Will Japan's Disaster Hurt The Global Economy?
Will Japan's Disaster Hurt The Global Economy?
The attacks on Sept. 11 prompted analysts to ponder this question: How bad does a disaster have to be for it to bring down a country's whole economy?
Marcus Noland, deputy director of the Peterson Institute for International Economics, says it all depends on whether the effects of a disaster spread beyond the local area and make their way through a country's power, transportation or communication networks.
"The real question with Japan is the power sector — to what extent these nuclear power plants both create local problems in terms of meltdown, but from an economic standpoint, to what extent do they disrupt the national electrical grid and spread disruption to the rest of the country?"
Japanese officials are still assessing the damage to their country from last week's earthquake, tsunami and crippled nuclear reactors.
The cost will clearly be in excess of $100 billion, according to preliminary estimates.
The Japanese economy is likely to shrink, at least temporarily, as a result of the lost production. But whether the global economy will be severely hurt is less clear.
Japan's most important economic zones were not immediately affected by this disaster but that could still come if the power grid breaks down, for example.
Obviously, the more deeply Japan's own economy is affected, the more the world's economy will suffer.
Assessing Damage To Global Supply Chains
Because of global supply chains, halting the production of one little component of something in Japan may affect the production of other components in other countries. That's true for the assembly of big things like cars and little things like microprocessors used in some high-end devices.
"I'm talking about things like cell phones that have fancier graphics on them," says Jim Handy, who follows the semiconductor industry for the market research firm Objective Analysis.
He says some components come from factories in areas of Japan that were barely touched by the earthquake, but which nevertheless have been closed out of a concern that the production equipment may have been slightly jarred.
"The equipment does have to be looked at again, to make sure it is still in alignment and can still be used for production," Handy says.
Impact On The Oil Market
The global oil market could also be affected. Oil prices fell Monday because of an expectation that Japan, a big oil importer, will need less oil in the short run if its economy is shut down. But Scott Brown, chief economist for the Raymond James investment firm, sees the earthquake in Japan soon driving oil prices back up.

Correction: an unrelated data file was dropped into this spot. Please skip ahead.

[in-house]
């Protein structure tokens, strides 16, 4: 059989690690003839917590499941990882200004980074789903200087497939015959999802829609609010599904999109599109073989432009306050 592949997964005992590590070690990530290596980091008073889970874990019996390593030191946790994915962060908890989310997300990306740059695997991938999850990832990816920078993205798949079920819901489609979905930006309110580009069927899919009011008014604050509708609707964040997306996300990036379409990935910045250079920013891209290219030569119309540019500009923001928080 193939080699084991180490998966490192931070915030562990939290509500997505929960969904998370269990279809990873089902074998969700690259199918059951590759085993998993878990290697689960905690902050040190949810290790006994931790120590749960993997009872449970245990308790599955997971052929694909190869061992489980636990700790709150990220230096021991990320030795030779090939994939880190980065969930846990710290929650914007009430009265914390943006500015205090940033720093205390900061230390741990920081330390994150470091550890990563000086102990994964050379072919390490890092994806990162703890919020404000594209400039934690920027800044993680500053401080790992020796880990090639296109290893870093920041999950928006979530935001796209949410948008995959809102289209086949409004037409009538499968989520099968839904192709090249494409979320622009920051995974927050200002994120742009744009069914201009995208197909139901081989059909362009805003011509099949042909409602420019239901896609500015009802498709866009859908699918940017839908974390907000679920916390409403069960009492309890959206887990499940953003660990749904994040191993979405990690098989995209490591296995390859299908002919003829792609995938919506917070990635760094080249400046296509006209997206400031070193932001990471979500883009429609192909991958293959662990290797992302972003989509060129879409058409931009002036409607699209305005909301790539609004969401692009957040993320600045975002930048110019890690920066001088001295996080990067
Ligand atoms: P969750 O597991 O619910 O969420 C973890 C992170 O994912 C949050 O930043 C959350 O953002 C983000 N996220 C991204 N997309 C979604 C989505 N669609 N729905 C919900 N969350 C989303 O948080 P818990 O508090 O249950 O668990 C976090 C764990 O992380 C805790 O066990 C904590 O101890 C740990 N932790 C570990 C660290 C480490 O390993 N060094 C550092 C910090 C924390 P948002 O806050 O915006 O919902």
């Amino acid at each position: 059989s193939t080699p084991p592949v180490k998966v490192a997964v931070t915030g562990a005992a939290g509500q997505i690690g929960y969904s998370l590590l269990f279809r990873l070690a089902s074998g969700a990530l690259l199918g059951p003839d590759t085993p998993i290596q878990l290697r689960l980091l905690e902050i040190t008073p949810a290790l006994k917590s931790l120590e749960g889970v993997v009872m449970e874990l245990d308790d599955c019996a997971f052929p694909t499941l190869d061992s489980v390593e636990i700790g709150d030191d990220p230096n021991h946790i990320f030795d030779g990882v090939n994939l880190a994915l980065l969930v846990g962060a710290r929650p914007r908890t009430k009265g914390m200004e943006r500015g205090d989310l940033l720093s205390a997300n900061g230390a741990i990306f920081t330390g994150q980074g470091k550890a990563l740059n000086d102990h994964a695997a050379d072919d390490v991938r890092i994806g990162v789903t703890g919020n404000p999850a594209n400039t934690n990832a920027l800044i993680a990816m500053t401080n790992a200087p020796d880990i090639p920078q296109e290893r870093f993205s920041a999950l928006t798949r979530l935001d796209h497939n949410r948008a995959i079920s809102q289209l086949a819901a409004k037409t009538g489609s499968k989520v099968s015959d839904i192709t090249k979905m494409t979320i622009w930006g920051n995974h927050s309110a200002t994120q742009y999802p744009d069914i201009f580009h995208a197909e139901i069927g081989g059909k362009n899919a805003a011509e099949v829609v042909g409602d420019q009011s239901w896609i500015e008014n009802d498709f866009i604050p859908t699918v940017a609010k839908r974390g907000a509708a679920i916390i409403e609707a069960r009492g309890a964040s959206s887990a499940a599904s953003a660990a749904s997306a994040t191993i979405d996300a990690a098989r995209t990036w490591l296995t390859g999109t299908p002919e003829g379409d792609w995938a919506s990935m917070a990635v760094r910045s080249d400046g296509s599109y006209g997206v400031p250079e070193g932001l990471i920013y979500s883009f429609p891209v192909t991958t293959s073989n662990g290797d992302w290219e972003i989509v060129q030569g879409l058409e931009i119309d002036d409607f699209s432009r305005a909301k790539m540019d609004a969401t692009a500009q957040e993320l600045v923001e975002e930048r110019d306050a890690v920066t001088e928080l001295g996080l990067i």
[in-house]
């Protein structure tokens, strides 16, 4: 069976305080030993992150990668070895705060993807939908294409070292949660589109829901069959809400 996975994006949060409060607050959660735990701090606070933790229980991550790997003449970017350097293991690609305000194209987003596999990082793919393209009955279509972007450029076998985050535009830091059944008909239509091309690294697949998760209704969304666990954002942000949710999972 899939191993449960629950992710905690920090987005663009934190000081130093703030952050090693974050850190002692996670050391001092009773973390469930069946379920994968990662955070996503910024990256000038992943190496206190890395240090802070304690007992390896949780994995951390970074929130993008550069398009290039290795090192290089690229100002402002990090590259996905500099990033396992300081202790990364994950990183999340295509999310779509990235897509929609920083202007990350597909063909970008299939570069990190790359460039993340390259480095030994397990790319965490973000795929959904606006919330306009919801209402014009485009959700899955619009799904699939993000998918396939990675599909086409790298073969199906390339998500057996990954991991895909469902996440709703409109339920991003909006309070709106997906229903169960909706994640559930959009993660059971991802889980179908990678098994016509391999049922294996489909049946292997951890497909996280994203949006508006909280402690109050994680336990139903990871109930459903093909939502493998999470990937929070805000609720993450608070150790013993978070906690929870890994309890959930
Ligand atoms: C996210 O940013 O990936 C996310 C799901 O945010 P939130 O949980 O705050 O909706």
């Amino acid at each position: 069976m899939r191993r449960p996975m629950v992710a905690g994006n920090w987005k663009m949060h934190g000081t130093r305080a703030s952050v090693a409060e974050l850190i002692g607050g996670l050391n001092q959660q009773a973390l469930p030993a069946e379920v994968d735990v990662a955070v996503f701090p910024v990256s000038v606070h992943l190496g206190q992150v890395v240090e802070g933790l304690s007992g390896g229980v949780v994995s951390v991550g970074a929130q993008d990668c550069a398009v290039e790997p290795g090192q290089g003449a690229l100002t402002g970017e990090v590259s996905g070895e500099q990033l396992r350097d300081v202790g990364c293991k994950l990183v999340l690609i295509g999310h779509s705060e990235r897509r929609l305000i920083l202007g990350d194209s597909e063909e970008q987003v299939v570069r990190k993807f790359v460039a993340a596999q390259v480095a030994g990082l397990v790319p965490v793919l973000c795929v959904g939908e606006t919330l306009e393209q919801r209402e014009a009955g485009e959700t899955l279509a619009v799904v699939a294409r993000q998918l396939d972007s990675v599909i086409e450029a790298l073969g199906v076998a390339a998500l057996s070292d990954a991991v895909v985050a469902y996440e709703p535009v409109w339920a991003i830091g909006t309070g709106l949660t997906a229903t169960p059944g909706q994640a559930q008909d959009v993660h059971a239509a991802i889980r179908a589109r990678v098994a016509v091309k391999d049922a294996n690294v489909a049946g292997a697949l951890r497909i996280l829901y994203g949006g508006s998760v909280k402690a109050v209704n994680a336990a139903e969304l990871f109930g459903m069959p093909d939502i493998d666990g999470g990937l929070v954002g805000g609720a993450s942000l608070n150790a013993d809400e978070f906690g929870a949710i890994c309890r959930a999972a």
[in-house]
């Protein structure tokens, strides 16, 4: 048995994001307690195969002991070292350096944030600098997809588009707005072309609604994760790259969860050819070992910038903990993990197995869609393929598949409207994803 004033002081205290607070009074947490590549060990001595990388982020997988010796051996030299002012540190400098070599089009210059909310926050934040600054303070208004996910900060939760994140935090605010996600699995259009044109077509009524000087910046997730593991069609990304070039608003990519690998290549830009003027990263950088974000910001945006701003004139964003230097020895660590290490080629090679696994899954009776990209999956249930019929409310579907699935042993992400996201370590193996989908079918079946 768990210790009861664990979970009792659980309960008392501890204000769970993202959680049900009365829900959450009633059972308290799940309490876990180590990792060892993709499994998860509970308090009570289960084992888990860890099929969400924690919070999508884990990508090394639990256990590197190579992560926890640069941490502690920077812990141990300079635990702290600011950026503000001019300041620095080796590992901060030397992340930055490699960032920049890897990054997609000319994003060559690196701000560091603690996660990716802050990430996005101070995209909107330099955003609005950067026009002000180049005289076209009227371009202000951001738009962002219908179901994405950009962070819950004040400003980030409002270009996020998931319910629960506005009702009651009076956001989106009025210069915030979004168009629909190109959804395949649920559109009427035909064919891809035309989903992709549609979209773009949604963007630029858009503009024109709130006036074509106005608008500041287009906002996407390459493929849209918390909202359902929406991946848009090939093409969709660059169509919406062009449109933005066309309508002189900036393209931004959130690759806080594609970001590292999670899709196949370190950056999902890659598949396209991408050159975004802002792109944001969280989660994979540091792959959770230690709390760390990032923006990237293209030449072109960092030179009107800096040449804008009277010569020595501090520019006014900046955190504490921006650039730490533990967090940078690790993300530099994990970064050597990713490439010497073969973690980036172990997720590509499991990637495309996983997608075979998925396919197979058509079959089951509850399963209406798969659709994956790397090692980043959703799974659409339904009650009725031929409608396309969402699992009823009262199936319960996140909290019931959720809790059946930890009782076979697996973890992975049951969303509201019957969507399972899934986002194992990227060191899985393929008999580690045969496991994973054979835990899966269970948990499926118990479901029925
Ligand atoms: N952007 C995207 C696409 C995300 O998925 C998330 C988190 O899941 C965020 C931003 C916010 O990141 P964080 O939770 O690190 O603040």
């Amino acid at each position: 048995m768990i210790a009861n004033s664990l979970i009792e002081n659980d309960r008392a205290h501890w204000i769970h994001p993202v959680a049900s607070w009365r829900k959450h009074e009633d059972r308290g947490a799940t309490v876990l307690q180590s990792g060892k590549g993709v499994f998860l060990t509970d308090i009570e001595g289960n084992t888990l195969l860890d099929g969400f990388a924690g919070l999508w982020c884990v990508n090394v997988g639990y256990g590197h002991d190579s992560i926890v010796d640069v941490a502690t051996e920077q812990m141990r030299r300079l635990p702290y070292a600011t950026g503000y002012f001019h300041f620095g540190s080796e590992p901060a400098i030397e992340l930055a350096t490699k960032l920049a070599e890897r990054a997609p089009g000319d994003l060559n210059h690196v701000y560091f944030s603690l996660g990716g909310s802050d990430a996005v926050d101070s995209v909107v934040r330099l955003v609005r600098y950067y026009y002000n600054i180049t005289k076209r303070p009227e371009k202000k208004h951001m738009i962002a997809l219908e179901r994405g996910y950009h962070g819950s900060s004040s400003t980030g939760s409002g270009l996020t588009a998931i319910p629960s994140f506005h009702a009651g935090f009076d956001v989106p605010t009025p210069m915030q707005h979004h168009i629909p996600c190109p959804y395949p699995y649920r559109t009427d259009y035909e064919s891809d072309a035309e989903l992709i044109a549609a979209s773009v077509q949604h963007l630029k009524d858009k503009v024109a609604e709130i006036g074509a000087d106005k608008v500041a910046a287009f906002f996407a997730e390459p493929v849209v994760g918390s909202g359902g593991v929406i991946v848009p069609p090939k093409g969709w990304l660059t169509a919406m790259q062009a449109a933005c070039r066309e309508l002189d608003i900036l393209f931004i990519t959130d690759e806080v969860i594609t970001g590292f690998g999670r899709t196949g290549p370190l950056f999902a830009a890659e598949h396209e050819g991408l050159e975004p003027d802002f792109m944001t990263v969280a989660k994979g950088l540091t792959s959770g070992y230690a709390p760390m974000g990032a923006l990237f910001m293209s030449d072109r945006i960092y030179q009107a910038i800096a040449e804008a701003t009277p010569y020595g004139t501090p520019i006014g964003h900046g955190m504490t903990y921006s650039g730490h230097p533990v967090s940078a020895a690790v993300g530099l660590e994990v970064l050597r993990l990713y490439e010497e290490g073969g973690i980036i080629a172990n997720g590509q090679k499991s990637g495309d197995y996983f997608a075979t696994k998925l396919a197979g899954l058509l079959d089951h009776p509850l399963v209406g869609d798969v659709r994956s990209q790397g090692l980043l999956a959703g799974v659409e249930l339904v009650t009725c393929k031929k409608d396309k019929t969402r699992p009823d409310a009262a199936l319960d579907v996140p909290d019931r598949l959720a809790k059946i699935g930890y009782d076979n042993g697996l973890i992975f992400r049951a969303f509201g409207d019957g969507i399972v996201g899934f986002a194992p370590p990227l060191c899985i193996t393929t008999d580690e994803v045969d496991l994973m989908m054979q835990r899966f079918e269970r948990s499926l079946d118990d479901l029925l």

"Once repairs get under way you'll probably end up seeing even more oil imports because of the shutdowns in the nuclear facilities," he says.
On the other hand, Noland of the Peterson Institute thinks Japan's effect on the international oil market could easily be overstated.
"From a global standpoint, the events in the Middle East and the effect on oil markets dwarf what is happening in Japan," he says.
Of course, that's looking at what's happening in Japan purely in economic terms — not considering, for the moment, the human tragedy there.
Shifts In Production For Auto Industry
Economic activity adjusts heartlessly. Production moves from one country to another.
Peter Morici, an economist at the University of Maryland, who was formerly with the U.S. International Trade Commission, notes that even a temporary shutdown of auto production in Japan could actually boost production by automakers in other countries including South Korea, or even the U.S.
"To the extent that Camrys and Corollas don't come here because of the shutdown and Ford and General Motors and Hyundai capture customers, they're likely to keep those customers," he says.
Toyota, meanwhile, might just see its market share decline.
Still Too Early To Assess The Damage
But in truth, it's probably just too soon to assess what the earthquake and tsunami are likely to mean for Japan's economy, for the U.S. economy or for the global economy.
Byron Wien, the vice chairman of Blackstone Advisory Partners, says there are too many unknowns. But he is sure of one thing: "This is a very major event, and it's going to have, obviously, major implications for Japan, and I think it's going to have major implications throughout the world."
At this point, it is the human toll that matters most. By that standard, Japan hasn't experienced a tragedy like this in more than 60 years, and for now the humanitarian challenge of coping with the disaster takes precedence over the economic issues that will follow.